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On Wednesday 14th October, the European Commission adopted a new strategy for sustainability within the Chemicals industry. This follows an announcement by the European Commission earlier this month outlining a roadmap towards “a Zero Pollution Ambition for air, water and soil – building a Healthier Planet for Healthier People” – a key pillar of the European Green Deal, which commits Europe to no net emissions of greenhouse gases by 2050 and decoupling economic growth from resource use.
“Pollution affects everybody – through the air we breathe, the water we drink or the land we grow our food on. This needs to change. We need to mainstream our Zero Pollution Ambition into all EU policies. Achieving zero pollution is good for our health, good for the environment, but also for the economy as it has the potential to create ample green business opportunities and accelerate the transition to a circular economy.” – Virginijus Sinkevičius, EU Commissioner for the Environment, Oceans and Fisheries
A REACH revamp is now underway (dubbed “REACH 2.0” or “REACH Plus”), with a package of some 70 legal and regulatory measures proposed to provide a more hazard-based / generic assessment of risk. The legislation will enable entire groups of substances to be outlawed where it is felt a substance-by-substance approach is not moving fast enough: classes which have been under debate for many years including PFAS, endocrine disruptors, consumer chemicals and chemical mixtures (cocktail effect) all feature. It will be particularly intriguing to follow new regulations on alleged endocrine disruptors, which feature in pesticides, certain plastics, flame retardants and many other common products. These substances have been shown to cause adverse effects in animals – however it has typically been difficult to assess human studies due to our exposure to various sources of endocrine disruptors in everyday life.
Polymers are currently exempt from REACH registration, but the European Commission has stated its intent to publish a proposal by 2022 for polymers to be included. NGO’s are specifically pointing at micro/nano plastics and have called for mandatory pre-registration of polymers to start as soon as possible to obtain basic information on‘polymer systems’, including substances used in the manufacturing process. CEFIC is advocating a tailored approach, emphasising that the criteria for regulation would need to be adapted to accommodate the complex characteristics of polymers.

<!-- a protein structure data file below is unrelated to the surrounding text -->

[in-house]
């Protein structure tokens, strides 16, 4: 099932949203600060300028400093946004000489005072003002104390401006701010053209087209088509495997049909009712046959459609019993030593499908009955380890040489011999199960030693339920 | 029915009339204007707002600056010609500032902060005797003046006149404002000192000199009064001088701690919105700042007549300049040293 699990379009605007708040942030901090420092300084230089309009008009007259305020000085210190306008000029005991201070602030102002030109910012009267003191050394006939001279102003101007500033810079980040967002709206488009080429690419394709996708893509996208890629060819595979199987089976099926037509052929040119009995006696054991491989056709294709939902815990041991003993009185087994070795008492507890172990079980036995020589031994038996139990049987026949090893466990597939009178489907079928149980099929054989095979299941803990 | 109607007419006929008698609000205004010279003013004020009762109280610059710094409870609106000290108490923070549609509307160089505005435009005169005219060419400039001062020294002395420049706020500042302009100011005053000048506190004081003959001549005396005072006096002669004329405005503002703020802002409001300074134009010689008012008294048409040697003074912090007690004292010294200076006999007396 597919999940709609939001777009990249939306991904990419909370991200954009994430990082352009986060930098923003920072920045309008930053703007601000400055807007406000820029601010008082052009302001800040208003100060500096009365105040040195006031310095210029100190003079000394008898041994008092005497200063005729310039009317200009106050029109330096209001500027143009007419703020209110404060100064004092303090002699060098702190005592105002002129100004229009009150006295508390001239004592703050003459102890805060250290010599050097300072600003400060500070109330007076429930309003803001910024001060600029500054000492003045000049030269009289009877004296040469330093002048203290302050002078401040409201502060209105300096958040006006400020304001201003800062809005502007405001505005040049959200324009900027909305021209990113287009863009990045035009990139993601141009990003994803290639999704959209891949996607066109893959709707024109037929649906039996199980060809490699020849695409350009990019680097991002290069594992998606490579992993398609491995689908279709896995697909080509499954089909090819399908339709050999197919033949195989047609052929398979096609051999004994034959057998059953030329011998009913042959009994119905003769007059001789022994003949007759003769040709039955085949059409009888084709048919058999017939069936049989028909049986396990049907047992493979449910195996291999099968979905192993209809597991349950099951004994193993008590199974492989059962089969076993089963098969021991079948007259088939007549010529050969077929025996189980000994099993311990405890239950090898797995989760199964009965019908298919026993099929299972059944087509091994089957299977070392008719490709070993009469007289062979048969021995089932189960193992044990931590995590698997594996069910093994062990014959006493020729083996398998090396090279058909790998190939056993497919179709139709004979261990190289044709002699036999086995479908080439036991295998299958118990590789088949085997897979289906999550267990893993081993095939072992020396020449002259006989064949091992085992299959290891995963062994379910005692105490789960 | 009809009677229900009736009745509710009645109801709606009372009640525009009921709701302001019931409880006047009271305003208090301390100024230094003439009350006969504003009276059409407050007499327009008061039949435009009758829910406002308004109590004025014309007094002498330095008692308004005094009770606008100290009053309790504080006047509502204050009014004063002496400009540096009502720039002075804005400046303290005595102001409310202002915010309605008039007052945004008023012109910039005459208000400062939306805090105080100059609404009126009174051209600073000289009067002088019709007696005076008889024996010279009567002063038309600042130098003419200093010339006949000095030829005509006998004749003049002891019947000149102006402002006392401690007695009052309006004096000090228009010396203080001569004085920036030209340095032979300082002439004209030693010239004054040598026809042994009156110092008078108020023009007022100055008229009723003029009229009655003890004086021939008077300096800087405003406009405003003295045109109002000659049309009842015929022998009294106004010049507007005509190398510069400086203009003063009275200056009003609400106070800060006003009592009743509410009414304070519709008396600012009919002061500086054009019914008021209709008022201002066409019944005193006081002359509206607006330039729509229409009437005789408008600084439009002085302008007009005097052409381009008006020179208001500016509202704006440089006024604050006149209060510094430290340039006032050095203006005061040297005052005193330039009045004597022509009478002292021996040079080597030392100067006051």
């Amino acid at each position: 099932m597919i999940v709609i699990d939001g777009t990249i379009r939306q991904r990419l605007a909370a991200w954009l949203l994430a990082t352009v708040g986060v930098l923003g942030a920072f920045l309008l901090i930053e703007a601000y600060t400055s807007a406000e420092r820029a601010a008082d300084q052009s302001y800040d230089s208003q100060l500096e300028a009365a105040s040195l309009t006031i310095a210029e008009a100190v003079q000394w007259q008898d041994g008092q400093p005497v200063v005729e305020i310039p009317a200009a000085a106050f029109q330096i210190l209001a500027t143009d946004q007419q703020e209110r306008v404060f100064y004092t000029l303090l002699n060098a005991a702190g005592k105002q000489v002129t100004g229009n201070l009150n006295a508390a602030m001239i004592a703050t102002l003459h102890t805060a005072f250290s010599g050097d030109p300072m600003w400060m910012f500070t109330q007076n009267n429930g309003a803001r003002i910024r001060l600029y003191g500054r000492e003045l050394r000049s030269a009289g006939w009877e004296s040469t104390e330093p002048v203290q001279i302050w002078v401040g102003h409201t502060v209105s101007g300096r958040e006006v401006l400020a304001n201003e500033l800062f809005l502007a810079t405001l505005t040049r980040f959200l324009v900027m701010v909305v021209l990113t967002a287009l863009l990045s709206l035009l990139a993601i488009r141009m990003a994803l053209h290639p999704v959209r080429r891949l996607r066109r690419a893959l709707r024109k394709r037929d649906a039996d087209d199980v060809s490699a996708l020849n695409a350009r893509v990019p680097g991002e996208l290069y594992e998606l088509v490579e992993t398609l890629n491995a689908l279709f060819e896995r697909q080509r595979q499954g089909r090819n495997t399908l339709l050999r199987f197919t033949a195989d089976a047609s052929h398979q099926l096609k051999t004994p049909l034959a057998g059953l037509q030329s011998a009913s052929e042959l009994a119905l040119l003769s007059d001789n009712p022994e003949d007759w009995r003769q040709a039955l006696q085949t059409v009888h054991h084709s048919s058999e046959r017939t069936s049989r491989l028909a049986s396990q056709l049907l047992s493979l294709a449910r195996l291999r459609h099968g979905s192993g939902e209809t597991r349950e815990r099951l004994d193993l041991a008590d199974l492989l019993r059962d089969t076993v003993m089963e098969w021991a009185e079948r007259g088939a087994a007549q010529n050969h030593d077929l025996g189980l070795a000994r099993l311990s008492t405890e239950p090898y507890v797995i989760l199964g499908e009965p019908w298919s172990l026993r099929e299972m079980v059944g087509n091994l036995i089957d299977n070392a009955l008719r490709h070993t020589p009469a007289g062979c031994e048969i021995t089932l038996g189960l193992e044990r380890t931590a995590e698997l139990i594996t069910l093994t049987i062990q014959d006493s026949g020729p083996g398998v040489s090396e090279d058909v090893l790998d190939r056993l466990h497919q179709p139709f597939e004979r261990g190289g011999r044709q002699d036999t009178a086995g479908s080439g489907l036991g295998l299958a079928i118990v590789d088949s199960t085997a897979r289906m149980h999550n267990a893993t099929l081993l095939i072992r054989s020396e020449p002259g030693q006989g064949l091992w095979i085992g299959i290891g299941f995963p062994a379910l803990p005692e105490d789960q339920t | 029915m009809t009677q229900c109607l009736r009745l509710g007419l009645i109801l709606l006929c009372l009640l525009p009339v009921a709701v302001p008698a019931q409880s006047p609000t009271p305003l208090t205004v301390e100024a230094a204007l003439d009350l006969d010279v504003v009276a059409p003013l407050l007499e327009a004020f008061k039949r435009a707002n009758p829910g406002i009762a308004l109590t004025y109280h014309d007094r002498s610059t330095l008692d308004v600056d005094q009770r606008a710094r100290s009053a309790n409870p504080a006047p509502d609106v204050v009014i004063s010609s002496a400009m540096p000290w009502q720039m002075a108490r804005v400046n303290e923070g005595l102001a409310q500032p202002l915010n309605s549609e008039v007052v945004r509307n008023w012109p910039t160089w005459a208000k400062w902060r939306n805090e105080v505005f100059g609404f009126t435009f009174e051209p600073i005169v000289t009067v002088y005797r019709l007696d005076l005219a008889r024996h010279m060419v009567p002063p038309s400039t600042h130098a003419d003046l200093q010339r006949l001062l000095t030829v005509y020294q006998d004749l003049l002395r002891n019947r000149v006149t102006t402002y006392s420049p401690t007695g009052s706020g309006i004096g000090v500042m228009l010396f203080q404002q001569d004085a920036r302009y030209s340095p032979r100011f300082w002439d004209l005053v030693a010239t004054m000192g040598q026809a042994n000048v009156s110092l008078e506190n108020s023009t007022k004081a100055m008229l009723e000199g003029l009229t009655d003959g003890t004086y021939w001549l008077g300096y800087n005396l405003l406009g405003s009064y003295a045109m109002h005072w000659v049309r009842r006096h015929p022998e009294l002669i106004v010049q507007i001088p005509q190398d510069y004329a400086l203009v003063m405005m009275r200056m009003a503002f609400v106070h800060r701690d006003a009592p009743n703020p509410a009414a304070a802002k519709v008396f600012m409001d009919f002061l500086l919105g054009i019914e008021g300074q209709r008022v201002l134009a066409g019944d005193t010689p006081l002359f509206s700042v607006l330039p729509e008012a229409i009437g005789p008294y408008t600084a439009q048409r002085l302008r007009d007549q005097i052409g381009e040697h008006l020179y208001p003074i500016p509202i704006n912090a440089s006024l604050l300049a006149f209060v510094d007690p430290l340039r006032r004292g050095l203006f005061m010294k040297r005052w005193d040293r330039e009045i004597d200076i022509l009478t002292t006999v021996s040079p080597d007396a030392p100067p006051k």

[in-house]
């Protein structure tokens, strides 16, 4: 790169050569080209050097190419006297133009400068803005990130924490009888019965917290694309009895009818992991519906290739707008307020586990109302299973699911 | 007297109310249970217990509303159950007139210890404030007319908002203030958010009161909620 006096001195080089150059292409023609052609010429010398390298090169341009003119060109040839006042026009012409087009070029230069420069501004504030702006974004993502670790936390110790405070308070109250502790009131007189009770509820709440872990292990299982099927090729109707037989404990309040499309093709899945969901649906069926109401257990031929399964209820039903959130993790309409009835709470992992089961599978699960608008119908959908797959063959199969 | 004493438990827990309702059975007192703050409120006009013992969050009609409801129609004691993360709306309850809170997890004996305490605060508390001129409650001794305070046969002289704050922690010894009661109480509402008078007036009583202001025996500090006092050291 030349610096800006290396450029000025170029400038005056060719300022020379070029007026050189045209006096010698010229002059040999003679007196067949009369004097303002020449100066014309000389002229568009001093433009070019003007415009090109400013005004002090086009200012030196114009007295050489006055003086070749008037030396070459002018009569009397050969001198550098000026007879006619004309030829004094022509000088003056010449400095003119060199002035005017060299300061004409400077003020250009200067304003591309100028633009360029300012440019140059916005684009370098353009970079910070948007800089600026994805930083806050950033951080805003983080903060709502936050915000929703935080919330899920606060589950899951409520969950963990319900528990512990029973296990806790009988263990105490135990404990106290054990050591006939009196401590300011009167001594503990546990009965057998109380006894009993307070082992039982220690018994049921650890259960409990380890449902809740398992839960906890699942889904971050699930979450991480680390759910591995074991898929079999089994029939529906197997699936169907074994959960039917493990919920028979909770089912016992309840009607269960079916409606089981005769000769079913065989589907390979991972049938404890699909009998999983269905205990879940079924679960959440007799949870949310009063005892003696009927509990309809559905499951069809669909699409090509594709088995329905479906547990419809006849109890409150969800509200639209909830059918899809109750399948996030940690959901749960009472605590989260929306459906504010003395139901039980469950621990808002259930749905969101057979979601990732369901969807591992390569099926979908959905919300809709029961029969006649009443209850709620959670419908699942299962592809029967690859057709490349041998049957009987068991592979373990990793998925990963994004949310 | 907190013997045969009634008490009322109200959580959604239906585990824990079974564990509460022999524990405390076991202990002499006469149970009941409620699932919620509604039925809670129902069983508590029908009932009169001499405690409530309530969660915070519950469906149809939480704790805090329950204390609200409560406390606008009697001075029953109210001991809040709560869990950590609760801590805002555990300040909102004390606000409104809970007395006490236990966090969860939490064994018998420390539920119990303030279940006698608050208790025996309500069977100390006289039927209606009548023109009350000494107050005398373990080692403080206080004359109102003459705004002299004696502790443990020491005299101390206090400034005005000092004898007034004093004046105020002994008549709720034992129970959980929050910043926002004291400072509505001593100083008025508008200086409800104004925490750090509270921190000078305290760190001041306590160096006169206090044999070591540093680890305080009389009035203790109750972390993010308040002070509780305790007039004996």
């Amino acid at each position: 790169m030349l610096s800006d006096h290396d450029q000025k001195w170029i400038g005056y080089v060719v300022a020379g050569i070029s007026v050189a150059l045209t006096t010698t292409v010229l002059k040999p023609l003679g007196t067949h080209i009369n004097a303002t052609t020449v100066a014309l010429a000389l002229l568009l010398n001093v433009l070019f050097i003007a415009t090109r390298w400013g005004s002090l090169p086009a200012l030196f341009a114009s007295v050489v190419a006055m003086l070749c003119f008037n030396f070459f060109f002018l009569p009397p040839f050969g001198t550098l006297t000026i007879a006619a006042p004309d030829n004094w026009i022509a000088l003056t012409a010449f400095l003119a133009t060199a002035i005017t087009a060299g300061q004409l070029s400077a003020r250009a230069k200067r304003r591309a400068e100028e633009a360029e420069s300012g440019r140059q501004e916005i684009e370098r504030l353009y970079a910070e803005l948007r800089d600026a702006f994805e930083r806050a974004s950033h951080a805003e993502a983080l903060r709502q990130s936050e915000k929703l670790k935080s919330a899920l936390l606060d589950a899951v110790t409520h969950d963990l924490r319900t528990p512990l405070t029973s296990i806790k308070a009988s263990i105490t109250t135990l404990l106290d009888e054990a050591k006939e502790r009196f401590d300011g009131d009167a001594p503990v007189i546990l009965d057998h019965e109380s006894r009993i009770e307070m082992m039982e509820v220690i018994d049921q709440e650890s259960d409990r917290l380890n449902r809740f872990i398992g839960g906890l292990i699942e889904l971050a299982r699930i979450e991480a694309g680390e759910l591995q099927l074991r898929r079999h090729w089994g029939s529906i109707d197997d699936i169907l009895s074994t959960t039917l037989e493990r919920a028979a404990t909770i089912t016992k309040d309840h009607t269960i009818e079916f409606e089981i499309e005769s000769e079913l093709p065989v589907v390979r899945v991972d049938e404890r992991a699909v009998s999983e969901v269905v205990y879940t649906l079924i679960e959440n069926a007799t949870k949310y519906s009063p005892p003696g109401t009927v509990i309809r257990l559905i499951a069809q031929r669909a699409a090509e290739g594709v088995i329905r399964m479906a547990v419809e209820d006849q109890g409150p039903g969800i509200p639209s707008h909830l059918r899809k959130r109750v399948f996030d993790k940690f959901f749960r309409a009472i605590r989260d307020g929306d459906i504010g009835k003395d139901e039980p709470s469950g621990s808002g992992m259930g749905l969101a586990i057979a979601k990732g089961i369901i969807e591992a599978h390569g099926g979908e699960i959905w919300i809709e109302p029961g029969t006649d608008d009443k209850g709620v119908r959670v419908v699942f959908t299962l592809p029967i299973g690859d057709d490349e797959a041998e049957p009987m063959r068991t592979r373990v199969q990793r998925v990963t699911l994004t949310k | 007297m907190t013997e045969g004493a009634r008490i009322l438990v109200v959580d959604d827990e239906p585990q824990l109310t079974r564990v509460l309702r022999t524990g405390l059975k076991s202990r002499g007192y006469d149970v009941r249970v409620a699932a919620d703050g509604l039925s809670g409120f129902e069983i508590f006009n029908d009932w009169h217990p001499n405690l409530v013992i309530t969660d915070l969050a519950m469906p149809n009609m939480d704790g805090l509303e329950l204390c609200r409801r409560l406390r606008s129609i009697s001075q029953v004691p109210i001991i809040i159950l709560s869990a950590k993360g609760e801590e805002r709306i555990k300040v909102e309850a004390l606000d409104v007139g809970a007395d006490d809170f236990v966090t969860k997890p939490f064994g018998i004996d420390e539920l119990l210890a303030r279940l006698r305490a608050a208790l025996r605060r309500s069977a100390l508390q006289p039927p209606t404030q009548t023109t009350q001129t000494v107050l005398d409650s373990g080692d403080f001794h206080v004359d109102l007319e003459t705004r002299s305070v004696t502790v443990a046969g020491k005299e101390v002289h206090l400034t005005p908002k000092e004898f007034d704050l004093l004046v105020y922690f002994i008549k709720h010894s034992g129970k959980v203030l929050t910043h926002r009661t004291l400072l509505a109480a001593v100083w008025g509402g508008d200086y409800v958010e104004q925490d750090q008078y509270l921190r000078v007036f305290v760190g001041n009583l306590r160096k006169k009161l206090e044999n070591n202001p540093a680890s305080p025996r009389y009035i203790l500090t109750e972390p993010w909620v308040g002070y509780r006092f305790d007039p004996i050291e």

The biggest chemical reform since the implementation of the EU’s REACH legislation 15 years ago comes at a challenging time for the European Chemical industry with COVID-19, the oil price crisis, Brexit, the US election and declining demand for many products all being faced simultaneously.
We think that it will take up to 10 years for the new legislation to be fully implemented but it is not too soon to start to think of the implications.
- REACH was originally envisaged to set a benchmark worldwide, yet other regions have opted for their own versions. REACH 2.0 could further distance European standards from others around the world.
- REACH has already become an effective trade barrier to those operating outside the EU, particularly for SMEs. The new regulations may be seen as a further attempt to erect trade barriers.
- The inclusion of chemical mixtures (formulations) within the legislation will likely impact many companies within the sector (e.g. manufacturers of plastic compounds/masterbatches, paints and coatings, adhesives).
- New legislation means increased costs for EU chemical companies, reducing competitiveness. Manufacturing for the export market of many substances may shift to regions with lower regulatory environments, such as India.
- Critics within the EU have argued there is an apparent lack of enforcement regarding imports into the market and may see REACH 2.0 as a further negative to EU companies that comply.
- Smaller entities which are key to innovation within the industry could find the increased costs prohibitive and this may lead to industry consolidation. We have seen this within the UK Financial Services industry. In recent years increased regulation has disproportionally impacted smaller banks and investment companies and led to many takeovers and mergers. We expect similar trends to emerge in the Chemicals industry as the implications of the increased costs of regulation take hold.
- We believe the impact on chemical pricing will be inflationary – especially if smaller players leave the market.
Although REACH 2.0 will take 10 years to implement, it will transform the outlook for many chemical companies within Europe, presenting an opportunity for those who can manage increased costs and added complexity while causing others to exit. The European Commission has committed to ensuring financial support for the commercialisation and uptake of safe and sustainable chemicals via EU funding and investment instruments, as well as public-private partnerships. We expect innovative new companies which take advantage of the transformed environment to emerge. Furthermore, potential consolidators will benefit from any restructuring done in response to new regulations. Companies should start to plan now to ensure they are beneficiaries of this new landscape.